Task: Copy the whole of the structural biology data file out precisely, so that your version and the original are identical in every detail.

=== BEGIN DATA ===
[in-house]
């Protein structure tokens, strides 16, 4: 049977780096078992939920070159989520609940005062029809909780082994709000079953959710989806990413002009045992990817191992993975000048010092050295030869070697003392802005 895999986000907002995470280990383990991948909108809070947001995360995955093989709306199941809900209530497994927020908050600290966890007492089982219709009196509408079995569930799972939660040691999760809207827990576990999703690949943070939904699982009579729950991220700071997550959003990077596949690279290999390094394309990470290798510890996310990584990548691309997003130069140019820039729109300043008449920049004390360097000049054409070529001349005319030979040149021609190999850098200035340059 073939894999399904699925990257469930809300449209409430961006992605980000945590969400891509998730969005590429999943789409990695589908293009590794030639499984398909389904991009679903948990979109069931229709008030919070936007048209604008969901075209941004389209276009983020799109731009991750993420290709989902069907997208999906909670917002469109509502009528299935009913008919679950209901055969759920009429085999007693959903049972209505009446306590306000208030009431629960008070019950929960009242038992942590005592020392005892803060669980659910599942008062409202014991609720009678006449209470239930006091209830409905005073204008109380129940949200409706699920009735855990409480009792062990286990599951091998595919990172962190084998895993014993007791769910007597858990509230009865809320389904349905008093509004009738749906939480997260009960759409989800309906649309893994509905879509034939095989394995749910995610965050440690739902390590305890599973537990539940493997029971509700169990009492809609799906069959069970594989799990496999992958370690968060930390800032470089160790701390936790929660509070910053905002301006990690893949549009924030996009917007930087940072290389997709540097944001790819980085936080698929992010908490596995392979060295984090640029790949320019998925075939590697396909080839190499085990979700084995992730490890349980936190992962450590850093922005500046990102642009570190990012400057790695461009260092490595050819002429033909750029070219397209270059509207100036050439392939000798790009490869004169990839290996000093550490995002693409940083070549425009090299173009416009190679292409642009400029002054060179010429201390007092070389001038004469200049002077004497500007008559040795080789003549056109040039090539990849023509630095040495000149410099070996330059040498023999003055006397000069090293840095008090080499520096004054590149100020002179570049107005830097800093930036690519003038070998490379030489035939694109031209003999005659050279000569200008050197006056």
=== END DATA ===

[in-house]
């Protein structure tokens, strides 16, 4: 049977780096078992939920070159989520609940005062029809909780082994709000079953959710989806990413002009045992990817191992993975000048010092050295030869070697003392802005 895999986000907002995470280990383990991948909108809070947001995360995955093989709306199941809900209530497994927020908050600290966890007492089982219709009196509408079995569930799972939660040691999760809207827990576990999703690949943070939904699982009579729950991220700071997550959003990077596949690279290999390094394309990470290798510890996310990584990548691309997003130069140019820039729109300043008449920049004390360097000049054409070529001349005319030979040149021609190999850098200035340059 073939894999399904699925990257469930809300449209409430961006992605980000945590969400891509998730969005590429999943789409990695589908293009590794030639499984398909389904991009679903948990979109069931229709008030919070936007048209604008969901075209941004389209276009983020799109731009991750993420290709989902069907997208999906909670917002469109509502009528299935009913008919679950209901055969759920009429085999007693959903049972209505009446306590306000208030009431629960008070019950929960009242038992942590005592020392005892803060669980659910599942008062409202014991609720009678006449209470239930006091209830409905005073204008109380129940949200409706699920009735855990409480009792062990286990599951091998595919990172962190084998895993014993007791769910007597858990509230009865809320389904349905008093509004009738749906939480997260009960759409989800309906649309893994509905879509034939095989394995749910995610965050440690739902390590305890599973537990539940493997029971509700169990009492809609799906069959069970594989799990496999992958370690968060930390800032470089160790701390936790929660509070910053905002301006990690893949549009924030996009917007930087940072290389997709540097944001790819980085936080698929992010908490596995392979060295984090640029790949320019998925075939590697396909080839190499085990979700084995992730490890349980936190992962450590850093922005500046990102642009570190990012400057790695461009260092490595050819002429033909750029070219397209270059509207100036050439392939000798790009490869004169990839290996000093550490995002693409940083070549425009090299173009416009190679292409642009400029002054060179010429201390007092070389001038004469200049002077004497500007008559040795080789003549056109040039090539990849023509630095040495000149410099070996330059040498023999003055006397000069090293840095008090080499520096004054590149100020002179570049107005830097800093930036690519003038070998490379030489035939694109031209003999005659050279000569200008050197006056």